CLEVELAND — All eyes are on the major winter storm arriving this weekend and how the City of Cleveland’s Division of Public Works responds to it. The upcoming winter blast marks the first big test for the city’s updated and modernized snow removal plan after shortcomings last season prompted a comprehensive review over the summer.
A brewing winter storm that meteorologists believe will bring extreme cold, strong winds and some snow will arrive in Northeast Ohio late Thursday night and into Saturday. Although the projected snowfall totals remain uncertain, transportation leaders are anticipating a full deployment of their snow removal operations.
Cleveland residents will be keeping a keen eye on the effectiveness of the city’s plowing operation after two major storms last winter left much of the city paralyzed for days on end.
“I couldn’t get out of my yard or anything for two days,” said Wallace Williams, a longtime resident of Old Brooklyn, which was the epicenter for the two major winter storms last season. “I guess I’m rather optimistic about it… I really hope they’re going to do a clean up job on the snow removal. It’s been a problem in the past where they haven’t done a good job.”
Frank Williams, the city’s public works director, told members of the city council’s Municipal Services and Properties Committee that the city’s snow removal operations was subject to a comprehensive review in the off-season, culminating in a major re-design of the different snow removal routes that drivers follow. In the fallout of the two winter storms back in January, it was revealed that plow drivers were still relying on paper maps of their designated routes, some of which had not been reviewed or adjusted in at least 20 years.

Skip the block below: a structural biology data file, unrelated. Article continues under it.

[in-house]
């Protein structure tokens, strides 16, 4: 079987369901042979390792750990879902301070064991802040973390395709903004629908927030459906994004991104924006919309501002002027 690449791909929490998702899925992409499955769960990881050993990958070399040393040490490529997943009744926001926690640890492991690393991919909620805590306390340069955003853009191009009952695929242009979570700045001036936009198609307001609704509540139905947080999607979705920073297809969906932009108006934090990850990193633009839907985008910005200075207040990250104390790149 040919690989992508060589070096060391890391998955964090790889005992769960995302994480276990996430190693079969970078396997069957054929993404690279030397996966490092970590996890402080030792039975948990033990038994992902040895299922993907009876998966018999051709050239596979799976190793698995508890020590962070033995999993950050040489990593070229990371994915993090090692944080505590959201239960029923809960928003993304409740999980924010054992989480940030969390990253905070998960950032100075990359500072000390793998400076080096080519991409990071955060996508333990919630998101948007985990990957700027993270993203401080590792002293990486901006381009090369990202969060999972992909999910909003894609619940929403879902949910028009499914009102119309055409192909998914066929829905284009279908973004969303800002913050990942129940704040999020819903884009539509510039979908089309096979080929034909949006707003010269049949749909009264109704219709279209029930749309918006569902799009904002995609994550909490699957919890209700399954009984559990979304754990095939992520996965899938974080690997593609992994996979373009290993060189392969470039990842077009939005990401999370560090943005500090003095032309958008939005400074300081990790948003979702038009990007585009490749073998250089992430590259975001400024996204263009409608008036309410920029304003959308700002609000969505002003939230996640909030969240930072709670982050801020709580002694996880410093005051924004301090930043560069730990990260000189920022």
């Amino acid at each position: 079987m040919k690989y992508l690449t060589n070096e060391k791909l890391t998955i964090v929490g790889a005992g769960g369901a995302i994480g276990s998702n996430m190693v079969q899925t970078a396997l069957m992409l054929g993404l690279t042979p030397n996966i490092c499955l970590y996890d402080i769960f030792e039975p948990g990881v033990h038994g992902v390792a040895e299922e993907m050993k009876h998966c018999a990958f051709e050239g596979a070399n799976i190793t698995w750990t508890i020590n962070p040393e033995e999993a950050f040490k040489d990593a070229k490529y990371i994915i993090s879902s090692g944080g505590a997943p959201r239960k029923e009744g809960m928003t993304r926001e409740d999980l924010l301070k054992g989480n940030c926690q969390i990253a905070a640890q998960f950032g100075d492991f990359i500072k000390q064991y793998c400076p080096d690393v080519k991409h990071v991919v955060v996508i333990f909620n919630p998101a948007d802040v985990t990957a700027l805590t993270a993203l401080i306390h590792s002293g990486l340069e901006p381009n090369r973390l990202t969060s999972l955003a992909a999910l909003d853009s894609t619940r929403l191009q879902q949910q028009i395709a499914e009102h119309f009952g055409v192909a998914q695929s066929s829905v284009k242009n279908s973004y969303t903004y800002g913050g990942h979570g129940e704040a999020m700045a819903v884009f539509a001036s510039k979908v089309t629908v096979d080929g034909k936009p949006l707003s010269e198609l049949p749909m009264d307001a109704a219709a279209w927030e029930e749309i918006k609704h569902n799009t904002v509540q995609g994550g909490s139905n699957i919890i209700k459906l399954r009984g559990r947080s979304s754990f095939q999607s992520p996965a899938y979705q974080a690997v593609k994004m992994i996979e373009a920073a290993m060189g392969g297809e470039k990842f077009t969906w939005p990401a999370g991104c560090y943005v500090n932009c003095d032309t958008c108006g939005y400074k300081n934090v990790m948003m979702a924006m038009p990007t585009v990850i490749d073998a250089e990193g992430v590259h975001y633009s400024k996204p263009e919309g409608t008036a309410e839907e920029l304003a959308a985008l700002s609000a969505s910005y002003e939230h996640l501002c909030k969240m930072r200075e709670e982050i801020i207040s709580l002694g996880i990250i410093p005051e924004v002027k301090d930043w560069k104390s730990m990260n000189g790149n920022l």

Using the services of a third-party vendor, RUBICONSmartCity, the optimization of the snow removal routes will better balance the routes across the city, providing drivers with in-cab, turn-by-turn directions and updated information during the snow event.
“One of the things we are looking at is being more efficient,” Williams said in the October hearing. “We had been using routes that were upwards of 20 years old at least. The city has changed, the geography has changed. The typography — or the type of streets — has changed.”
Instead of paper maps, plow drivers will utilize in-cab GPS modules, which will show them what streets have been treated and those that are still in need of service. This information will be especially critical during shift changes.
With accurate, up-to-date information, Williams anticipates drivers will be far more efficient, allowing them to treat more areas of the city in a shorter amount of time. That could prove vital in neighborhoods that are especially difficult to plow, including the Little Italy neighborhood.
“We were planning on being open by now but I guess it’s a blessing in disguise that we don’t have to deal with this (winter storm),” said Lucas Smith, the co-owner of Campus Pollyeyes Express, a franchise location of the renown Campus Pollyeyes at Bowling Green State University.
Smith is just weeks away from the restaurant’s grand opening and he will be paying close attention to the snow removal operation in Little Italy. The fast casual restaurant — which Smith calls an ‘expresstaurant’ — is known for its world famous stuffed breadsticks.
“I will be [keeping an eye on the weather]. I have only been down here in the warmer months so I guess I’m about to find out what I’m about to get into,” Smith said. “We are anticipating late January or early February for our grand opening. Hopefully the snow is melting slowly by then.”